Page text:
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B.C. Ombudsperson's report shows thousands of welfare recipients unfairly penalized

cbc.ca logo cbc.ca 2018-05-17 CBC/Radio-Canada
The Ministry of Social Development has accepted the Ombudsman's recommendation to identify and reimburse the estimated 3,700 income assistance recipients who, over the years, received less income assistance than they should have.© Peter Scobie/CBC The Ministry of Social Development has accepted the Ombudsman's recommendation to identify and reimburse the estimated 3,700 income assistance recipients who, over the years, received less income assistance than they should have.

A new investigation by the B.C. Ombudsperson found thousands of people who were on social assistance as far back as 2012 were unfairly penalized by a government policy.

The ministry has accepted the office's recommendation to provide additional income assistance to the estimated 3,700 people who over the years received less income assistance than they should have.

B.C. Ombudsperson Jay Chalke says the investigation was triggered by one woman's complaint.

Under earnings exemptions for welfare recipients in B.C., individuals are allowed to keep a certain amount of earned income without having it deducted from their income assistance. Anything above that amount is deducted dollar-for-dollar.

"The ministry describes the purpose in its own manual of the earnings exemption saying that its to offer recipients and opportunity to build job skills and experience to increase employability and take advantage of part-time or temporary work and better provide for their families while receiving assistance," Chalke said.

Unlawful policy

Chalke said the woman, in the case he reviewed, earned enough income in a month that she didn't receive any income assistance. However, the following month, the ministry's computer system again invoked a one-month suspension of her earning's exemption.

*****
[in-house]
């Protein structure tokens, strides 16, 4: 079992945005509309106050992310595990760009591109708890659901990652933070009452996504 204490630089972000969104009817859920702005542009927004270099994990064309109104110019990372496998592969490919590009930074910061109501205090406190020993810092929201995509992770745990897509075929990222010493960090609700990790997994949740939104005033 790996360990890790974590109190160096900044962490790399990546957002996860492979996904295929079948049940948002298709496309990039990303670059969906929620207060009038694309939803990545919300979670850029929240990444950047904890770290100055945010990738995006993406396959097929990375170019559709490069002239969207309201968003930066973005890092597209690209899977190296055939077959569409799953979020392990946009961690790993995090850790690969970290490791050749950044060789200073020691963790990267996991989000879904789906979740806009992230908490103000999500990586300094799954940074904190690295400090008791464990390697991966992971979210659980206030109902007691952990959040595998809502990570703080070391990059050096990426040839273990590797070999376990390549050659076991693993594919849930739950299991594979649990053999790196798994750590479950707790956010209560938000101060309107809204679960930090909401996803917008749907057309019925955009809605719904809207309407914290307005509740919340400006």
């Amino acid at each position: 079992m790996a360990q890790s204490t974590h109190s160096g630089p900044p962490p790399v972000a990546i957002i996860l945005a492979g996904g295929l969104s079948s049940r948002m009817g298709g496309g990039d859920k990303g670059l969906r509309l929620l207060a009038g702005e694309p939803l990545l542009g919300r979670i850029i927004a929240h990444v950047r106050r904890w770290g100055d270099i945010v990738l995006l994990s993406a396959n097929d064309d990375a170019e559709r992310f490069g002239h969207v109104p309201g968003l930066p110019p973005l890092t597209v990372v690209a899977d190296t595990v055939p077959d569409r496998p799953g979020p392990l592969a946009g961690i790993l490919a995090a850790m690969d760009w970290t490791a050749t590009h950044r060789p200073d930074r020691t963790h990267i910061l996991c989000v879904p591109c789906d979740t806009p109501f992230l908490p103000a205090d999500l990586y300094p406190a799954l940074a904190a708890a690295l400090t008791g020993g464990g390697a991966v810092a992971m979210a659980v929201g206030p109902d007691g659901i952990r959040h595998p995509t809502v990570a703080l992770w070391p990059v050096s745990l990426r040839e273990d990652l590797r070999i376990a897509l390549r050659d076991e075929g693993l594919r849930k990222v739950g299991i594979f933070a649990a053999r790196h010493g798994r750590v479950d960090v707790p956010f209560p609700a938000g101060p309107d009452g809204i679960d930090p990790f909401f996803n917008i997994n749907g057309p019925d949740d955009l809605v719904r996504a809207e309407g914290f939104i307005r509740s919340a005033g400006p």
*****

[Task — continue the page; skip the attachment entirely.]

"That one month suspension is not authorized by law and is inconsistent with the concept of an earnings exemption," Chalke said.

The woman filed a complaint with the ministry's own internal branch and was successful getting the automatic suspension revoked.

She was suspended a second time, and her second complaint was also successful.

When it happened a third time, she reached out to the Ombudsperson.

Listen to the interview with Jay Chalke on All Points West :

Chalke said the repetitive complaints process to overturn the suspension was concerning, and the fact the ministry did not consider whether there were others in her same position eligible for similar exemptions.

"The ministry only applied to her and only for that specific time period and required her to go back a second time. More broadly, they did not apply the ruling to other people who were similarly situated to the complainant who came to us," he said.

"That was unjust and oppressive."

Looking ahead

Chalke said situations like this can arise when extremely complex government operating policies don't reflect the fundamental premise of the law.

While the ministry is working to remedy the unlawful policy by reimbursing recipients and looking at systemic issues, Chalke said there are more broad ways to prevent situations like this one from happening in the future.

"Certainly, transparency is important. Having proper oversight is important," he said.

"We welcome people who have concerns about the decisions made at the ministry to come to us and we'll investigate."

With files from All Points West

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